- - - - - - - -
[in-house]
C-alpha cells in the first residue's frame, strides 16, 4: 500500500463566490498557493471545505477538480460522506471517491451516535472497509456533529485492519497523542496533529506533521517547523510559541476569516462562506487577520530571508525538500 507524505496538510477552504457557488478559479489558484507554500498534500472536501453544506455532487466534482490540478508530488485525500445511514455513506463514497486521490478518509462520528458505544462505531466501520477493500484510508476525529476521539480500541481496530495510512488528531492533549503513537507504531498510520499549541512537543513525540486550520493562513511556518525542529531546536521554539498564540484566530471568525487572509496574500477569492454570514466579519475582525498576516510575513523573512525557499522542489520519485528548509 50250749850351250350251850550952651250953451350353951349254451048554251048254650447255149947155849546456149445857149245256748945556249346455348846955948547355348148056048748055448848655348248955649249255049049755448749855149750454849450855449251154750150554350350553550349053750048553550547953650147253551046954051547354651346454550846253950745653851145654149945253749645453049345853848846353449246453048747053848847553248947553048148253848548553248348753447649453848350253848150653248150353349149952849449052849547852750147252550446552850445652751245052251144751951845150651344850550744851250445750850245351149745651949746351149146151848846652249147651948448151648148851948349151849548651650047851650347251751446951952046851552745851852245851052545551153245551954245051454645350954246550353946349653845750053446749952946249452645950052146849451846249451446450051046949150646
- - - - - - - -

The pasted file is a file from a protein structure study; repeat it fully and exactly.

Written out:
[in-house]
C-alpha cells in the first residue's frame, strides 16, 4: 500500500463566490498557493471545505477538480460522506471517491451516535472497509456533529485492519497523542496533529506533521517547523510559541476569516462562506487577520530571508525538500 507524505496538510477552504457557488478559479489558484507554500498534500472536501453544506455532487466534482490540478508530488485525500445511514455513506463514497486521490478518509462520528458505544462505531466501520477493500484510508476525529476521539480500541481496530495510512488528531492533549503513537507504531498510520499549541512537543513525540486550520493562513511556518525542529531546536521554539498564540484566530471568525487572509496574500477569492454570514466579519475582525498576516510575513523573512525557499522542489520519485528548509 50250749850351250350251850550952651250953451350353951349254451048554251048254650447255149947155849546456149445857149245256748945556249346455348846955948547355348148056048748055448848655348248955649249255049049755448749855149750454849450855449251154750150554350350553550349053750048553550547953650147253551046954051547354651346454550846253950745653851145654149945253749645453049345853848846353449246453048747053848847553248947553048148253848548553248348753447649453848350253848150653248150353349149952849449052849547852750147252550446552850445652751245052251144751951845150651344850550744851250445750850245351149745651949746351149146151848846652249147651948448151648148851948349151849548651650047851650347251751446951952046851552745851852245851052545551153245551954245051454645350954246550353946349653845750053446749952946249452645950052146849451846249451446450051046949150646